Why are some 'universal' Windows 10 apps only available on desktop but not mobile (and vice versa)?

Now that we are evidently heading into a storm of new and updated apps for Windows 10, there seem to be a lot of misunderstandings from the casual reader about Microsoft's Universal Windows Platform (UWP).

A lot of this comes down to details of app development that non-developers do not understand, which is fine. It's akin to an astrophysicist explaining a black hole e.g. what Stephen Hawking does in his well-read books. While he "dumbs down" what a black hole can and cannot do based on mathematical theory, the real nitty gritty details are left for those with Ph.Ds. In other words, don't expect to win an argument with him over how information could escape, but why light cannot.

One common misunderstanding over so-called universal apps revolves around why we see some apps on mobile but not PC (think Pandora, until yesterday) or in reverse like Twitter's new Windows 10 app. It can be confusing and that's why we'll break it down for you to better understand.

What is UWP?

The Universal Windows Platform (UWP) is a combination of the Windows 10 OS and Windows 10 SDK. On one level there is a shared kernel, code base and APIs that span everything including PCs, tablets, phones, Xbox One, Internet of Things (IoT), and HoloLens.

This is where the 'code once, release everywhere' mantra comes from and it is accurate in a broad sense. However, there are a few caveats, including:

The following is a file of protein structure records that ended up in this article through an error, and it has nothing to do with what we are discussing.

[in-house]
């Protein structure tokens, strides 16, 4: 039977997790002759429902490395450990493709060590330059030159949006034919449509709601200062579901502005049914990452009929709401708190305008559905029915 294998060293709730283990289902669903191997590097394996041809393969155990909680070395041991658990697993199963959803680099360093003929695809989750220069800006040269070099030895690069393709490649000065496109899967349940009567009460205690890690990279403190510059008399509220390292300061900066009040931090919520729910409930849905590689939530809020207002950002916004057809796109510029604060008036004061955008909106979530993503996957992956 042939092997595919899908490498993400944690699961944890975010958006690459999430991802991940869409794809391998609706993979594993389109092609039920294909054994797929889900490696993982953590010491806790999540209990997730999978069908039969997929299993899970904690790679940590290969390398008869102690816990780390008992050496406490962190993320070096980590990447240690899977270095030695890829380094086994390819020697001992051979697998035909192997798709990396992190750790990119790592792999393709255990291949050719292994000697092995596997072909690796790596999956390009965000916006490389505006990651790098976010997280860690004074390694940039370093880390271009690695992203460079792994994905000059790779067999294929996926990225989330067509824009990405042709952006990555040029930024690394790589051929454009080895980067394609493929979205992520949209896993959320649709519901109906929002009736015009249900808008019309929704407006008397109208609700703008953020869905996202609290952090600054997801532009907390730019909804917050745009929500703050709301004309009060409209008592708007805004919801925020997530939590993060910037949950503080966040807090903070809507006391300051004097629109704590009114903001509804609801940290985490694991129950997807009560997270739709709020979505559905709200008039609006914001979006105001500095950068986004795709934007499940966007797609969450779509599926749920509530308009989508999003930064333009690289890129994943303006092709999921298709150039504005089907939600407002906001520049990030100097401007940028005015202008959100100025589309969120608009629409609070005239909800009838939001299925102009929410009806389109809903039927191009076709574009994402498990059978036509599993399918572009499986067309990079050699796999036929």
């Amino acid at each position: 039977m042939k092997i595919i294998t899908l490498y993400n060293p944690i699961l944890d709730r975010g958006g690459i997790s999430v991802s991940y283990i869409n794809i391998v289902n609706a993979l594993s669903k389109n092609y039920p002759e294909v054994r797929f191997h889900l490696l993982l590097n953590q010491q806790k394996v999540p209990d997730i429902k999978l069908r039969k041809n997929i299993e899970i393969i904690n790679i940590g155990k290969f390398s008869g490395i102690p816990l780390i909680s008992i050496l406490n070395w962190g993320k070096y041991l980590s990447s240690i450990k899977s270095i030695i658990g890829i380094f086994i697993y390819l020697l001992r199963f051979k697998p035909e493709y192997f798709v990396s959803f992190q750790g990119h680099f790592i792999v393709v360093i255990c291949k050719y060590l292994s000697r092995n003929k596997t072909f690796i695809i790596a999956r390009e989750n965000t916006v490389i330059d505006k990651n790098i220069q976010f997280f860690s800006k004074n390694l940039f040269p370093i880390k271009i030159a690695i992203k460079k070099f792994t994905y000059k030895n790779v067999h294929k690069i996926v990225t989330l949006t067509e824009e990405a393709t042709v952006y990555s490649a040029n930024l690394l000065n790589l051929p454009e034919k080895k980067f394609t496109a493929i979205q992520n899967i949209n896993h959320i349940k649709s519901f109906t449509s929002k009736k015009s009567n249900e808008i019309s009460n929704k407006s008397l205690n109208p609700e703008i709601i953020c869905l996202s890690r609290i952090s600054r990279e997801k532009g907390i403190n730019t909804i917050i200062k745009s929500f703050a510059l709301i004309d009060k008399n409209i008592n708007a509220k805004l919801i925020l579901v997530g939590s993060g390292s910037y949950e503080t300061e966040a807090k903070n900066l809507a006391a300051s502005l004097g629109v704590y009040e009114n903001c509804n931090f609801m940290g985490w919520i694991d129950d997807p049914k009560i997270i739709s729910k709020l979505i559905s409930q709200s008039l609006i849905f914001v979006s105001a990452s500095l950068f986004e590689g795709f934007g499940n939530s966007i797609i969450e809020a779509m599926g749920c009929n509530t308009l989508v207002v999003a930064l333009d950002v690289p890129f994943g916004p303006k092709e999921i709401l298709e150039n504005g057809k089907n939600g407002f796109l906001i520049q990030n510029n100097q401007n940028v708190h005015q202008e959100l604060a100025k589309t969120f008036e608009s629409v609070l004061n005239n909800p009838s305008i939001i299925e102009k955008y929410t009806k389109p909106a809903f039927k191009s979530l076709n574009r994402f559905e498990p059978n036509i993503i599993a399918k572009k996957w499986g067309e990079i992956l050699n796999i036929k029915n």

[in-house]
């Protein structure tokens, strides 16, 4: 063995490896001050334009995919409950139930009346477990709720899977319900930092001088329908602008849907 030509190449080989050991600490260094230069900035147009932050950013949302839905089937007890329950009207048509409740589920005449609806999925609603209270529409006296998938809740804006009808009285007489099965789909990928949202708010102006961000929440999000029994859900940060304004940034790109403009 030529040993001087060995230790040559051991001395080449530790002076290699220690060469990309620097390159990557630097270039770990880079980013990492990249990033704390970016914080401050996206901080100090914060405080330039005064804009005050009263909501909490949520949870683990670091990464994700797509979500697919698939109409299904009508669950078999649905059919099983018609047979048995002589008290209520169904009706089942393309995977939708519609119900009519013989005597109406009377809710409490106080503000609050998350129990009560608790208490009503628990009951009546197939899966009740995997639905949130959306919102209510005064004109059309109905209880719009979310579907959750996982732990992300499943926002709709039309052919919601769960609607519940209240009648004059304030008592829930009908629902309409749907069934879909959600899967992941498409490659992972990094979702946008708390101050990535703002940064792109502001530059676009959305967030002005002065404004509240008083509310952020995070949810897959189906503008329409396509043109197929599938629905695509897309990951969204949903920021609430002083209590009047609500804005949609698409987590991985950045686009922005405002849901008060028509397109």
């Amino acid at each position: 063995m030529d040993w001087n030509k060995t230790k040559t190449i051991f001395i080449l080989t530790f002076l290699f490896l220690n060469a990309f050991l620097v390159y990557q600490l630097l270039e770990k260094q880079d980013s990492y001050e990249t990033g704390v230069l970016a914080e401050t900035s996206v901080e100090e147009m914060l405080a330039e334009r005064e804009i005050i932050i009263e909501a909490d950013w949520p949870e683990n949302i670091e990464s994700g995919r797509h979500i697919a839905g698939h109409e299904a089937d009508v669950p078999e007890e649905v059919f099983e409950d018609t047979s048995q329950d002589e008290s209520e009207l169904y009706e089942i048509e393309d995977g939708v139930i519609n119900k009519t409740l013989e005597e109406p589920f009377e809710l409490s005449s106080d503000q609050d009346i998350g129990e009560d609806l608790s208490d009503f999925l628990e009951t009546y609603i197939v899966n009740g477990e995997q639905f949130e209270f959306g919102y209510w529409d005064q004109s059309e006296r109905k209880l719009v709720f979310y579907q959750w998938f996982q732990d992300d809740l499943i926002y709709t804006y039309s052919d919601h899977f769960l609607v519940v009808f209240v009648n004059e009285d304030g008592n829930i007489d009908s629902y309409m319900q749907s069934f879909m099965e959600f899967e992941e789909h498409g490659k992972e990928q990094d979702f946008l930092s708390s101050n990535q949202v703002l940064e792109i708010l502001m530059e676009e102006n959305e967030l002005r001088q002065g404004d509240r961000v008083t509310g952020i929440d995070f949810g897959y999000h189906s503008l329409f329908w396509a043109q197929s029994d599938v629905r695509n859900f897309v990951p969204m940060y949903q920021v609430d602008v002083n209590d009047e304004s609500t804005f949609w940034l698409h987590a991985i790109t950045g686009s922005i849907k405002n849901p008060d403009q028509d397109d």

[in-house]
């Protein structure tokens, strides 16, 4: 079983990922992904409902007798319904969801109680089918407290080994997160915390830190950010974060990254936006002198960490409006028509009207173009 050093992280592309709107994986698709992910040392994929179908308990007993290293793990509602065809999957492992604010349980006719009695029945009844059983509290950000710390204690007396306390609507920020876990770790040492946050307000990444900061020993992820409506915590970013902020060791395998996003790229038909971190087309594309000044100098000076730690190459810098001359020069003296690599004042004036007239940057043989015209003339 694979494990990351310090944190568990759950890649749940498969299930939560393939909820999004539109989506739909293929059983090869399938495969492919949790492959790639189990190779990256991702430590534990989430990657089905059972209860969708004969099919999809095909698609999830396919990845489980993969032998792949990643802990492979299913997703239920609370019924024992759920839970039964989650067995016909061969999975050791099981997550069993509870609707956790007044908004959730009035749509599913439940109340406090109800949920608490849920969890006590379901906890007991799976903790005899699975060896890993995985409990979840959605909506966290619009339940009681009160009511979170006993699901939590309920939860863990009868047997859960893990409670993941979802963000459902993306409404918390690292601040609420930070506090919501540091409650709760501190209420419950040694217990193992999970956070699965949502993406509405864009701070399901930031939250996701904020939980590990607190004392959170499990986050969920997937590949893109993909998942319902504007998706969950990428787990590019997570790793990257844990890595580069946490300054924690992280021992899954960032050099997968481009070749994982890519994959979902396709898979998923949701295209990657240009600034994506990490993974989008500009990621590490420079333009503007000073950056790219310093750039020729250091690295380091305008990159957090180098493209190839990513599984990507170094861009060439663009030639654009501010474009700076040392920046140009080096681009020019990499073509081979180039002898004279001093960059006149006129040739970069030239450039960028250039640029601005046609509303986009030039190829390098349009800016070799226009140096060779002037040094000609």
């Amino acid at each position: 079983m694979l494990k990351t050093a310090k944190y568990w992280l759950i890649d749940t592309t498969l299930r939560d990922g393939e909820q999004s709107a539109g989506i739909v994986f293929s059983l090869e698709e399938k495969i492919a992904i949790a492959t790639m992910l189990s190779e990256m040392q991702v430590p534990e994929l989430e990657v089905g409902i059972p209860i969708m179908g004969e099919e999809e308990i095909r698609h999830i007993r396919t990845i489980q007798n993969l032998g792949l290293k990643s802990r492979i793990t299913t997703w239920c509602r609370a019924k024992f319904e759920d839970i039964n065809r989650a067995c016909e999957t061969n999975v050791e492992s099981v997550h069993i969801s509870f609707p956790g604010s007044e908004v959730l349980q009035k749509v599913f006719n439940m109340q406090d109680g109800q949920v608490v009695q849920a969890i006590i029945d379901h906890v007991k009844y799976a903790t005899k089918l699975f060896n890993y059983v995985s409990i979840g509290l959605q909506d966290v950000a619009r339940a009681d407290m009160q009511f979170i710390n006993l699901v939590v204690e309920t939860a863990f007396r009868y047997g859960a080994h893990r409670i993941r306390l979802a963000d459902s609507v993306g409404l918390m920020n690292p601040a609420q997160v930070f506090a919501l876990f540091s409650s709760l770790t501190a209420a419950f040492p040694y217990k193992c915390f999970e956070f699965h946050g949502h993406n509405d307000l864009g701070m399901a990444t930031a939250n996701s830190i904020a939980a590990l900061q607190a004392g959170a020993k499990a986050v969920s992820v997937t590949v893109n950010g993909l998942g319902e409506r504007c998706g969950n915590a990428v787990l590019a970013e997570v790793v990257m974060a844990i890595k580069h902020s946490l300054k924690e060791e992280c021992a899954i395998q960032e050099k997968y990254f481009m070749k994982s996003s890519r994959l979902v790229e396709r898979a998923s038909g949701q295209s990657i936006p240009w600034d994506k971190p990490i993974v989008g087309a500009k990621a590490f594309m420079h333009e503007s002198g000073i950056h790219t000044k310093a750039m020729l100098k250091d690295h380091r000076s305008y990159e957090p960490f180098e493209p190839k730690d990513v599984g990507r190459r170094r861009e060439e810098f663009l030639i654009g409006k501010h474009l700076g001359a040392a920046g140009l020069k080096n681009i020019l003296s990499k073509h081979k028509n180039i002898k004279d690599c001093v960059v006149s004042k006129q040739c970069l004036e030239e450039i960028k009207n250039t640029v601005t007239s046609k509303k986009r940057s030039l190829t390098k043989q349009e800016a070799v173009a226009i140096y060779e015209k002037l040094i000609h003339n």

• Developers choose where to release an app to. Just because it's UWP does not mean devs are forced to put their app on phone or Xbox if they do not want it there
  • Developers are very much encouraged to modify code to ensure a more custom experience for each platform

The fact of the matter is while your PC and phone may share the same OS the displays and hardware are very different.

Take a PC. The majority of the world's PCs today are non-touch. If you make a phone app that ran on PC and it relied heavily on touch elements using a mouse and keyboard may not be ideal. Things like jump lists and title bars suddenly matter on the PC, but not on the phone. In reverse, a phone app has the status bar to account for, plus vibration, orientation sensors, and more.

Xbox, which has neither mouse, keyboard or a touchscreen, requires a whole different way of thinking about user interaction. Xbox apps are much simpler (think point and click) instead of having a menu-heavy format with an AppBar.

Regarding hardware, phones have a back button whereas PCs do not. Developers need to define and refine how that interaction occurs. Windows Phones have limited memory and in Windows 10 only seven apps can run in the background. Sometimes these apps are terminated based on memory constraints, so you have to handle that behavior too.

There is also the UI and scaling, which are different between phone and PC. While a UWP could just squish onto the phone and expand on PC developers can (and should) take the time to adjust elements for each experience so that it looks and feels right.

These choices assume that the developer cares about the experience, but it is safe to guess that they do care.